US announces intercontinental ballistic missile test
The Pentagon says Russia has been notified in advance of the second ICBM test launch in the space of a month. The aim is to "demonstrate the readiness of US nuclear forces."
The US military will test an intercontinental ballistic missile (ICBM) on Wednesday, the Pentagon said in an unusual pre-launch announcement.
It will be the second such US nuclear defense drill in less than a month.
"There will be an operational test launch of an Air Force Global Strike command unarmed Minuteman III intercontinental ballistic missile early tomorrow morning, September 7, from Vandenberg Space Force Base in California," Pentagon spokesman Brigadier General Pat Ryder said on Tuesday.
Ryder said that this "routine" test had been long-scheduled and that the US had notified Russia and other countries of the plans.
The aim of the test "is to demonstrate the readiness of US nuclear forces and provide confidence in the security and effectiveness of the nation's nuclear deterrent," Ryder told reporters.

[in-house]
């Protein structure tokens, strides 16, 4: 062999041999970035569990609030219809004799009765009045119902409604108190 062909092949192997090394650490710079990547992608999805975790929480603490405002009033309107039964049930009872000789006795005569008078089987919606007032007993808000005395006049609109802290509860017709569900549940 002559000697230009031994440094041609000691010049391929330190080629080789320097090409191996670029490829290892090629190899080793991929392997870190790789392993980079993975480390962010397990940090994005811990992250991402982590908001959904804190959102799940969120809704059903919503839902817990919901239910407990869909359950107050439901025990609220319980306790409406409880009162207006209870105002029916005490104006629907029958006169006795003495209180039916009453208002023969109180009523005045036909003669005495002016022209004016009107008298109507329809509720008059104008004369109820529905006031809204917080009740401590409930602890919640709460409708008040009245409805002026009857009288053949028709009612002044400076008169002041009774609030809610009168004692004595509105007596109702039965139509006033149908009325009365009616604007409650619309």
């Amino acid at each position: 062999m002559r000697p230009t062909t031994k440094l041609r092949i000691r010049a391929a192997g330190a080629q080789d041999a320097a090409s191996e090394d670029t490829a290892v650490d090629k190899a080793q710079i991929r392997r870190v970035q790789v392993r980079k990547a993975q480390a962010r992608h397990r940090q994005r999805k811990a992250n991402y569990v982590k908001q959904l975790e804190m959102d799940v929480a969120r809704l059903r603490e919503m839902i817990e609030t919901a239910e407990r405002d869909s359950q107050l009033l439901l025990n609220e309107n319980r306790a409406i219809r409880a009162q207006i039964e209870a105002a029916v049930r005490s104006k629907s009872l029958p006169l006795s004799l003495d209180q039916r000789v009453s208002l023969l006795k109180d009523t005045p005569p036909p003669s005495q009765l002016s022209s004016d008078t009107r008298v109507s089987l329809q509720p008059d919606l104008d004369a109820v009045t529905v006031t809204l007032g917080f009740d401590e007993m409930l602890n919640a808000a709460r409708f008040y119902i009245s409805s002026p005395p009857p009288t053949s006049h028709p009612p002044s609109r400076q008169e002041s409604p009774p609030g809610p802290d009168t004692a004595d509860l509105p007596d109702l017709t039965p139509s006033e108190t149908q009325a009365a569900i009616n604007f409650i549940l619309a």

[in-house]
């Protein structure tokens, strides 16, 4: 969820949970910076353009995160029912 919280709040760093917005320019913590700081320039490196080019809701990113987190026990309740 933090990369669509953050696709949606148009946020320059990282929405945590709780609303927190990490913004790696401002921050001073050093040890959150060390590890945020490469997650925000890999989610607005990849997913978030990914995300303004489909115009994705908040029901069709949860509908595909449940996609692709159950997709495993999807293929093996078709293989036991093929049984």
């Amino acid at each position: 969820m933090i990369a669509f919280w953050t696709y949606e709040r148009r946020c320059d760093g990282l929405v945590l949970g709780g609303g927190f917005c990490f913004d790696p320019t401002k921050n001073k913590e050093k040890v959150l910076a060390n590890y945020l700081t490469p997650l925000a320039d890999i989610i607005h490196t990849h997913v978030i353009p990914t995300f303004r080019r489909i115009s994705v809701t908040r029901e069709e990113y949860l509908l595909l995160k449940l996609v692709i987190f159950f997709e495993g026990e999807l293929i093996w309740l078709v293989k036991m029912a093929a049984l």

Two tests in one month
The US Air Force successfully launched a Minutemen III ICBM on August 16, after having postponed the test twice to avoid stoking tensions over Ukraine and Taiwan.
The missile carried a test re-entry vehicle, which in a strategic conflict could be armed with a nuclear warhead.
The re-entry vehicle traveled about 4,200 miles (6,760 kilometers) to the Kwajalein Atoll in the Marshall Islands in the western Pacific.
Ryder said the two tests were scheduled well in advance and are held close together due to the postponement of the first.